- in Technology
The first core stage for Nasa’s “mega-rocket”, the SLS, has left its factory in New Orleans for crucial tests to assess its readiness for launch.
The Space Launch System (SLS) is a critical part of the space agency’s Artemis programme, which aims to return Americans to the Moon by 2024.
The core stage is the centrepiece of the new rocket and will undergo comprehensive testing in Mississippi.
On Wednesday, it was placed on a barge which will sail it to its destination.
The rocket, which will be taller than a 30-storey building, is being built for Nasa by Boeing.
Nasa deputy administrator Jim Morhard attended the roll-out of the rocket stage from the Michoud Assembly Facility (Maf) in New Orleans where it was built.
He said it represented “an exciting leap forward in the Artemis program as Nasa teams make progress toward the launch pad”.
The rocket programme, which was announced in 2010, has been hit by delays and cost overruns.
Some in the space community believe it would be better to launch deep space missions on commercial rockets. But supporters of the programme say that Nasa needs its own heavy-lift launch capability.
After roll-out from the Maf, the core was loaded on to Nasa’s Pegasus barge to travel by water to the Stennis Space Center near Bay St Louis in Mississippi.
The test campaign at Stennis is called the “Green Run”, and will involve operating all the core stage systems simultaneously for the first time.
This will see the four powerful RS-25 engines fired for about eight minutes (or perhaps a little less), and throttled at different settings. This will mimic the levels of thrust needed during launch.
The SLS core stage contains two propellant tanks – one to hold liquid oxygen and another for liquid hydrogen. Together, they hold a combined 733,000 gallons (2.7 million litres) of propellant to power the engines.
The SLS was designed to re-use technology originally developed for the space shuttle programme, which ran from 1981-2011.
The RS-25 thrusters are the same ones that powered the orbiter, and the SLS core stage is based on the external tank that fed the shuttle engines with propellant (albeit with significant modifications).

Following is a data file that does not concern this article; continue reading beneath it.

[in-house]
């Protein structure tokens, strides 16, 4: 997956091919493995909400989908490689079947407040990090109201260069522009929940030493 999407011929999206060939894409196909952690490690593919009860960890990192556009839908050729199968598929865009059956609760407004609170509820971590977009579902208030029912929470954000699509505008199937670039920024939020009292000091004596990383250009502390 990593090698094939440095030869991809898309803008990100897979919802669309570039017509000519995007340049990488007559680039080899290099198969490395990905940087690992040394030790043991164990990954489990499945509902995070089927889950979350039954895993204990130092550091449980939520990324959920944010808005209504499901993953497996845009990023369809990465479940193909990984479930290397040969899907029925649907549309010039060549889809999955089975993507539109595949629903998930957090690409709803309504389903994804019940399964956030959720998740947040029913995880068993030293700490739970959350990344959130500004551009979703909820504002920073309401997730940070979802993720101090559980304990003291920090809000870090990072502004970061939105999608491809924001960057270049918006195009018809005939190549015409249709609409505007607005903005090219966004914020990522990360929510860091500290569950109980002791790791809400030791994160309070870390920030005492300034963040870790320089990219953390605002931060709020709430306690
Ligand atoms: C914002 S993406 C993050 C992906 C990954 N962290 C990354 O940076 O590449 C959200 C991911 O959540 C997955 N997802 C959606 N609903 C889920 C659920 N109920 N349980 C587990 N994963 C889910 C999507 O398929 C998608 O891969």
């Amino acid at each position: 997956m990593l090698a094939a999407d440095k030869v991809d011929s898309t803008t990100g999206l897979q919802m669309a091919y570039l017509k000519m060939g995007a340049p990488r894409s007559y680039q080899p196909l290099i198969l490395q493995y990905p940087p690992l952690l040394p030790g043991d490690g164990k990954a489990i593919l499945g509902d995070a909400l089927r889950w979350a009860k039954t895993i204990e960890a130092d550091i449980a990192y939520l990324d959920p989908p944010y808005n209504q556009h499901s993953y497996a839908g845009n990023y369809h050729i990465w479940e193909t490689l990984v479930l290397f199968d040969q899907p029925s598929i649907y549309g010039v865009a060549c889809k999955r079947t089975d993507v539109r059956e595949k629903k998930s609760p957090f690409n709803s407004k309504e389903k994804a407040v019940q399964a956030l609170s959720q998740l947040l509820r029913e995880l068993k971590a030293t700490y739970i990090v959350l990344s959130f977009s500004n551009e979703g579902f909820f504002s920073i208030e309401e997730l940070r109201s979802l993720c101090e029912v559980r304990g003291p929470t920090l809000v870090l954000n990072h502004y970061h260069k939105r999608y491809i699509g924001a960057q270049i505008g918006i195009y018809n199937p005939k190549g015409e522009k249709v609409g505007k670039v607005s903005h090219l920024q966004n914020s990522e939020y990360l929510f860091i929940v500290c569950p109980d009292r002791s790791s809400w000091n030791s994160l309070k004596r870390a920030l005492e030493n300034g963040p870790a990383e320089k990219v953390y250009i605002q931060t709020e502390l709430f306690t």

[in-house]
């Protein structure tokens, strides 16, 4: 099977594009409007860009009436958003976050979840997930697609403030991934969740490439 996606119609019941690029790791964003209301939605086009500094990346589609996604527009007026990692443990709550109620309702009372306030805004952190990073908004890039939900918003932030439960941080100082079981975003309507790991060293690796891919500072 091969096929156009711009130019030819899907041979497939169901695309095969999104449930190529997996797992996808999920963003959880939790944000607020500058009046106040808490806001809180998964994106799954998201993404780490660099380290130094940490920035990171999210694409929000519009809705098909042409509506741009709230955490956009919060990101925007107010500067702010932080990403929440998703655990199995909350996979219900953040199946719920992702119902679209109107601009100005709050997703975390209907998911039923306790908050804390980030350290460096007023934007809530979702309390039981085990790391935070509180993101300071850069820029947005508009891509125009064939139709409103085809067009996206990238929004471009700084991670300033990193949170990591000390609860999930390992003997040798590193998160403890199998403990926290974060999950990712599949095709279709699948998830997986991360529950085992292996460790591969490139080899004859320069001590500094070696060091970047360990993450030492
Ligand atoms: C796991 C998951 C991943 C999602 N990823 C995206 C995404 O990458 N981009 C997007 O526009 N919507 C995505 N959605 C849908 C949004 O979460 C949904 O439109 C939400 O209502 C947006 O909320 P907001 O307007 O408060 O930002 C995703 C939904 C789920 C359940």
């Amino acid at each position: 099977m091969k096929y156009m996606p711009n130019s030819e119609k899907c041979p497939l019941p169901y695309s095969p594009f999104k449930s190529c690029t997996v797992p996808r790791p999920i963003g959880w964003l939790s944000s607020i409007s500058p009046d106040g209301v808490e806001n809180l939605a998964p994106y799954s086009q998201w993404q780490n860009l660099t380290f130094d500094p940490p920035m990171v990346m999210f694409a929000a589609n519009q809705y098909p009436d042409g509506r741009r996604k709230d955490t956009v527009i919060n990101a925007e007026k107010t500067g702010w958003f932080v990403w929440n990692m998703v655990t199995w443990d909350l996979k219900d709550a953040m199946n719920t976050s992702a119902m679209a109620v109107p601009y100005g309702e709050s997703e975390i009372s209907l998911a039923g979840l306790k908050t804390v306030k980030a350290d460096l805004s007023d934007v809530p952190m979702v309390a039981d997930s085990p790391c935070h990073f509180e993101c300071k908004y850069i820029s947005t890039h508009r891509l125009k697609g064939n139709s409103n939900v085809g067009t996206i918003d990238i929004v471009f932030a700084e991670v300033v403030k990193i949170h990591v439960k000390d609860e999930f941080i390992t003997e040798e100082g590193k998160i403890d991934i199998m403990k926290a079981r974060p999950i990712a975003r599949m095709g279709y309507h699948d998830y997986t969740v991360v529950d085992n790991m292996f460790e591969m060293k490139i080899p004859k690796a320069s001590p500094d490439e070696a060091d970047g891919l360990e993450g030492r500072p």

Two solid rocket boosters (SRBs) – similar to those that helped launch the shuttle – will sit either side of the SLS core.
The rocket will provide the power required to send the Orion spacecraft – Nasa’s next-generation crew vehicle – on its way to the Moon. The rocket’s maiden launch (Artemis-1) is expected to occur some time in 2021.
Last year, John Shannon, who has been Boeing’s head of the SLS programme since 2015, told me: “I suspect that once SLS is in the national capability, there won’t be a need for another heavy-lift vehicle like it for many years. So this is really a once-in-a-generation opportunity.”
The core is the largest stage Nasa has ever had built at the Louisiana factory, including the Saturn V rocket stages for the Apollo programme.
“This is a historic moment for Nasa’s Artemis programme and a proud time for the… team as the first flight article leaves the factory floor,” said Julie Bassler, the Nasa SLS Stages manager.
Meanwhile, Nasa and its partners have completed production of the Orion spacecraft for the first Artemis mission. It is currently undergoing final testing at the Plum Brook Station in Ohio.
For the Artemis-1 mission, Orion will be sent on a loop around the Moon to test the hardware in deep space. The spacecraft will carry no crew.
The first mission to carry crew will be Artemis-2, which should send four astronauts on a lunar flyby.
Artemis-3, which is being targeted for 2024, will see a man and a woman land at the lunar south pole – the first time astronauts will have travelled to the lunar surface since 1972.
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